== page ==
• popular class of stochastic computational models are surrogate models, which are also known asmetamodels [1] or response sur- faces (depending on the research community). Surrogate models are purely mathematical models (i.e., not derived from the sys- tem physics) that are commonly used to provide a tractable and inexpensive approximation of the actual system behavior, as an alternative to expensive computational simulations (e.g., CFD) or to the lack of a physical model in the case of experiment- derived data (e.g., creation and testing of new metallic alloys). Primary applications of surrogate models include application in domain exploration, sensitivity analysis, uncertainty quantifica- tion, and optimization. Owing to the typical low-fidelity of surro- gate models, the selection of a suitable model for a given exper- imental or simulation data set is critical to effective and reliable usage of surrogates in any of the above applications. While a suitable surrogate model can be selected intuitively (experience- based selection) based on an understanding of the data character- istics and/or the application constraints [2], the development of general guidelines might not be practical due to the diversity of system behavior among design applications. However, applica- bility of intuitive model selection will remain limited to scenar- ios where only a few candidate surrogates (which the user is well acquainted with) are available, thereby failing to exploit the the large fast-growing pool of surrogates models. Automated model selection approaches could fill this crucial gap in the surrogate modeling paradigm.

    Existing automated model selection techniques generally operate at one of the following levels:

    1. Selecting a model type, e.g., Quadratic Response Surfaces (QRS) [3], Kriging [4,5], Radial Basis Functions (RBF) [6], Support Vector Regression(SVR) [7], Artificial Neural Net- works [8], and Moving Least Square [9, 10].

    2. selecting a kernel function or a basis function, e.g., Linear, Gaussian, and Multiquadric functions.

    3. optimizing the hyper-parameters (e.g., shape parameter in RBF); these parameters are the ones that are conventionally kept constant or prescribed by the user.

    In the literature, error measures have been used to separately select model type and kernel functions. Popular error measures used for model type selection include [11]: (i) split sample, (ii) cross-validation, (iii) bootstrapping, (iv) Schwarz’s Bayesian in- formation criterion (BIC) [12], and (v) Akaike’s information cri- terion (AIC) [13, 12]. In addition to the model type and basis (or correlation) function selection, error measures can also be ap- plied in hyper-parameter optimization to select the parameter that minimizes surrogate errors. This hyper-parameter optimization is highly sensitive to the basis functions and the data distribu- tion [14]. Viana et al. [15] applied the cross-validation method to select the best predictor function and weights for different surro- gates to construct a hybrid weighted surrogate. Martin and Simp- son [16] used maximum likelihood estimation (MLE) and cross- validation methods to find the optimum hyper-parameter value for the Gaussian correlation function in Kriging. The likelihood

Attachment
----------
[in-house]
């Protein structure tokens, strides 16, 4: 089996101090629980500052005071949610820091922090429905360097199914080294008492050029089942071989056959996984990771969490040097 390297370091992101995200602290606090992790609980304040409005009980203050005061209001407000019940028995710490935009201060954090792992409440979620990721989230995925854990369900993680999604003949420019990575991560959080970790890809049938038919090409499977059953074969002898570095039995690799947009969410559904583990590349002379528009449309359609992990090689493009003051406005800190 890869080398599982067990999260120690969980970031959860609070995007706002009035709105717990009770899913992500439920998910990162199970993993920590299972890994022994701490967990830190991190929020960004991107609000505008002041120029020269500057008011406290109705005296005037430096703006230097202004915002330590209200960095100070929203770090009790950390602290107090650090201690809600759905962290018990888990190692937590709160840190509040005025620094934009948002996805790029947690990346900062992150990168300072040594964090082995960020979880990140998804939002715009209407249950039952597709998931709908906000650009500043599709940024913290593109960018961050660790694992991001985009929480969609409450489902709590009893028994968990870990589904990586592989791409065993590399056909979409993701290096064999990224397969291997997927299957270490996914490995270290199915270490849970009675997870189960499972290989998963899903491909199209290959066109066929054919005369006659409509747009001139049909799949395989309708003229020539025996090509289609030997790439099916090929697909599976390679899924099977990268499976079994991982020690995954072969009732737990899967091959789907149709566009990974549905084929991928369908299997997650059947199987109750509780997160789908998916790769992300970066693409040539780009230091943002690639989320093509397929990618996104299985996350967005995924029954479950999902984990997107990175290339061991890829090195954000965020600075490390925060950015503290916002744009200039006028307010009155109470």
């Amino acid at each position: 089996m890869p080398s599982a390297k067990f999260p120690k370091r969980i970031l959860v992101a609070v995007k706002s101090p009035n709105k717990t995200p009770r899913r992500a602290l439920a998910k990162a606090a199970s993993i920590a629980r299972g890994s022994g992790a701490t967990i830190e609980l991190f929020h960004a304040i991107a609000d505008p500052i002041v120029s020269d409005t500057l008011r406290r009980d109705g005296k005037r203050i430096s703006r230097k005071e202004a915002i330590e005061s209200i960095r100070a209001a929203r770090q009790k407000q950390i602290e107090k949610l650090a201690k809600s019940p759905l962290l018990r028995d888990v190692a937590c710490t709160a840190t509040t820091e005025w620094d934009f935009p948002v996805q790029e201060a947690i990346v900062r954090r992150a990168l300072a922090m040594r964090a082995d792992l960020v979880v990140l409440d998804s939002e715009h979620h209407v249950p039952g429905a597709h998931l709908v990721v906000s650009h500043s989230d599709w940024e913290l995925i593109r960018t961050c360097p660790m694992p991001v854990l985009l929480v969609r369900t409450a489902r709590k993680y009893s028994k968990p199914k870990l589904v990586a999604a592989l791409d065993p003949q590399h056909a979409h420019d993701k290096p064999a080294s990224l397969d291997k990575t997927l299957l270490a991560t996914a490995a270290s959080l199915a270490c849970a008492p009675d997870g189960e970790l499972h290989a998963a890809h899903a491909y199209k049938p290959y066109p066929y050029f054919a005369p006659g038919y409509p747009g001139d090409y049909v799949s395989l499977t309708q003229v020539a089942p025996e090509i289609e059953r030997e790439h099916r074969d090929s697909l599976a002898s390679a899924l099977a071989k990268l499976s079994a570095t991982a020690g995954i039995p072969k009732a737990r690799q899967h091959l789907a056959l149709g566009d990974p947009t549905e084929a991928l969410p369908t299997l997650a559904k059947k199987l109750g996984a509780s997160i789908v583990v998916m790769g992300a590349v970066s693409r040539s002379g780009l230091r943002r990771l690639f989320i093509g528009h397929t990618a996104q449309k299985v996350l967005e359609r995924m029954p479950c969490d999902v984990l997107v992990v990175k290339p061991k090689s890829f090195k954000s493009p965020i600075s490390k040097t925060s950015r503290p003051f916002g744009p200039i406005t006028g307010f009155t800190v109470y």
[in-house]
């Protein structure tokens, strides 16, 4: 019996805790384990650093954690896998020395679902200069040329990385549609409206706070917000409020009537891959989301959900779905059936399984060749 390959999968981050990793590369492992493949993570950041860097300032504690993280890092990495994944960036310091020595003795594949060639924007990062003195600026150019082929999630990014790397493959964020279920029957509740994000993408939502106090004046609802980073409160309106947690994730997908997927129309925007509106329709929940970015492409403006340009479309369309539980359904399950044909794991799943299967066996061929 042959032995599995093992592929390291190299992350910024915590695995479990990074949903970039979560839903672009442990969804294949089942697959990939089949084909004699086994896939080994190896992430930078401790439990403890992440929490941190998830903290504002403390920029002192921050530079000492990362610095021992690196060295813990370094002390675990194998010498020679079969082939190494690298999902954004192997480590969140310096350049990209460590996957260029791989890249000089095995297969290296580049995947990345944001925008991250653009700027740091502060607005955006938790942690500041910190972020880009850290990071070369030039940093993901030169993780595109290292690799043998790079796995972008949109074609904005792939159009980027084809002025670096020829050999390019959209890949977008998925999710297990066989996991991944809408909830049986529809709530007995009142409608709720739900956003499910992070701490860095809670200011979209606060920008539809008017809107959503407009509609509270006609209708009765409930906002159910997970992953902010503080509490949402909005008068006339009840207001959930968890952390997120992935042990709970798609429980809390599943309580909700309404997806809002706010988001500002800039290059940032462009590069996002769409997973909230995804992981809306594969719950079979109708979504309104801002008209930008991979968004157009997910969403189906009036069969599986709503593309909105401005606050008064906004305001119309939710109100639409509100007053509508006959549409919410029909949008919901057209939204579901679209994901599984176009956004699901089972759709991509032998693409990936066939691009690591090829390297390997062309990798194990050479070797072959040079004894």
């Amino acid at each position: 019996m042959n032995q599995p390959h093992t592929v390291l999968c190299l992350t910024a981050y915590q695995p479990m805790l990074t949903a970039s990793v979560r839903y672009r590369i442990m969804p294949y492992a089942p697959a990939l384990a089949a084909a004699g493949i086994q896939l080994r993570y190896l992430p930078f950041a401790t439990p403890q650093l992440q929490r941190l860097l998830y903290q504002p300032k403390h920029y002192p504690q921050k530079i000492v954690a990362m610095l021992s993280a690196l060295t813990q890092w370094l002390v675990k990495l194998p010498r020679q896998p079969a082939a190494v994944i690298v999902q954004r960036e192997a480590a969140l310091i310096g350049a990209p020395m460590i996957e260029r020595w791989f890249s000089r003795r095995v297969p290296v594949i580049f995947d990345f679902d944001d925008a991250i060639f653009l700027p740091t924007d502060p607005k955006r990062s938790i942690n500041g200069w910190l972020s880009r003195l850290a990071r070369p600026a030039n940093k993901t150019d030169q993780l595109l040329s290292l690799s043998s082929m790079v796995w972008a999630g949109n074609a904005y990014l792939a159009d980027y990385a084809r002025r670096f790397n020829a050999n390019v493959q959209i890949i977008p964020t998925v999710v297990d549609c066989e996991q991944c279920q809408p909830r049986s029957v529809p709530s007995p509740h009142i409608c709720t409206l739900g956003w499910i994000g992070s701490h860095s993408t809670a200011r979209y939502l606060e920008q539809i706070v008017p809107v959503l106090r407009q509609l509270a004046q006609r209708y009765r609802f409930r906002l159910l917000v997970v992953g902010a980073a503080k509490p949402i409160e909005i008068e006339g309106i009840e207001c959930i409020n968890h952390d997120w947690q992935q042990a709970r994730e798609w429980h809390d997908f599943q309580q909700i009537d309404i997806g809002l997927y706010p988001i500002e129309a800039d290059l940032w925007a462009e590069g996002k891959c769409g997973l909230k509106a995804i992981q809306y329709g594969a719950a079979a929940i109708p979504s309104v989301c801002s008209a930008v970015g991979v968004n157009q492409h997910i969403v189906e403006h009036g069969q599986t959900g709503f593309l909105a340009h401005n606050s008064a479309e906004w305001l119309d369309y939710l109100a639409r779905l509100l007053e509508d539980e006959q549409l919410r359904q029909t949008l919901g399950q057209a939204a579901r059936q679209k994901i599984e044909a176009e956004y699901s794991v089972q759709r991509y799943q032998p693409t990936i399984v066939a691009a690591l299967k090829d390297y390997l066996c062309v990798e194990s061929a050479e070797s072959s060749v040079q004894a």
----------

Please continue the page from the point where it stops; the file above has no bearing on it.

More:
function in that case defines probability of observing the training data for a particular set of parameters. Gorissen et al. [17] pro- vided the leave-one-out cross-validation and AIC error measures in the SUrrogate MOdeling (SUMO) Toolbox to automatically select the best model type for a given problem.

    However, unified approaches to perform automated surro- gate model selection simultaneously at all three levels (surrogate type, kernel type, and hyper-parameter value) is rare in the liter- ature. Mehmani et al. [18] recently presented a new automated surrogate model selection technique called REES-based model selection, which operates at all the three levels, i.e., selecting model type, kernel type, and hyper-parameter value. This ap- proach significantly mitigates the likelihood of sub-optimal se- lection, being only limited by the accuracy of the optimization algorithm (which is state of the art) and the underlying error measure (which is reportedly among the most reliable). The fol- lowing section provides brief description of this model selection technique [18], and how this paper aims to advance both the fun- damental and the practical scope of this technique.

    REES-based Model Selection The REES-based model selection uses the error measures

    given by the Regional Error Estimation in Surrogates (RESS) method, which has been shown to be up to two orders of mag- nitude more accurate that standard leave-one-out cross valida- tion [19]. The REES method is derived from the hypothesis that the accuracy of approximation models is related to the amount of data resources leveraged to train the model. In REES, interme- diate surrogates are iteratively constructed over heuristic subsets of training points (intermediate training points). The median and maximum errors estimated over the unused sample points (inter- mediate test points) at each iteration are used to fit distributions of the median and maximum error, respectively. The estimated statistical mode of the median and the maximum error are then represented as functions of the density of intermediate training points, with the aim to predict the median and maximum errors in the final surrogate. The REES-based model selection operates at all the three levels of selection as shown in Fig. 1 by using one of following techniques:

    (I) Cascaded Technique: In this technique, REES error mea- sures are used to perform selecti